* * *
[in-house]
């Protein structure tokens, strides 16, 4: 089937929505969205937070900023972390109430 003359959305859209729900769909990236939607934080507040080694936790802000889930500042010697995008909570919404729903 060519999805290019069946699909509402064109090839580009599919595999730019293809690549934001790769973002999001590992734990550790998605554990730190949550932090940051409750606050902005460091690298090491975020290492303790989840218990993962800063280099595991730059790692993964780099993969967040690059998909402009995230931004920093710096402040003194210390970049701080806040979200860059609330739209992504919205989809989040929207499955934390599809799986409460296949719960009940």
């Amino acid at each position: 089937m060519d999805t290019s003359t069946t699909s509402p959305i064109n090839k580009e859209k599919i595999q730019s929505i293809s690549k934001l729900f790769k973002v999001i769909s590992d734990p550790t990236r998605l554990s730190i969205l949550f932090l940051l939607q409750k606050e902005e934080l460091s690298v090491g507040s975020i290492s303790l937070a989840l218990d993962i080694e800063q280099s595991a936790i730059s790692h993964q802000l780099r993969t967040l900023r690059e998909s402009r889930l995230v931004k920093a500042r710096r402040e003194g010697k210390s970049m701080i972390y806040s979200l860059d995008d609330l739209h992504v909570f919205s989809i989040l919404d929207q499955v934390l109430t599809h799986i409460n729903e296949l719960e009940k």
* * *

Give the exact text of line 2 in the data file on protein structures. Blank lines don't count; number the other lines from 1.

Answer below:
């Protein structure tokens, strides 16, 4: 089937929505969205937070900023972390109430 003359959305859209729900769909990236939607934080507040080694936790802000889930500042010697995008909570919404729903 060519999805290019069946699909509402064109090839580009599919595999730019293809690549934001790769973002999001590992734990550790998605554990730190949550932090940051409750606050902005460091690298090491975020290492303790989840218990993962800063280099595991730059790692993964780099993969967040690059998909402009995230931004920093710096402040003194210390970049701080806040979200860059609330739209992504919205989809989040929207499955934390599809799986409460296949719960009940």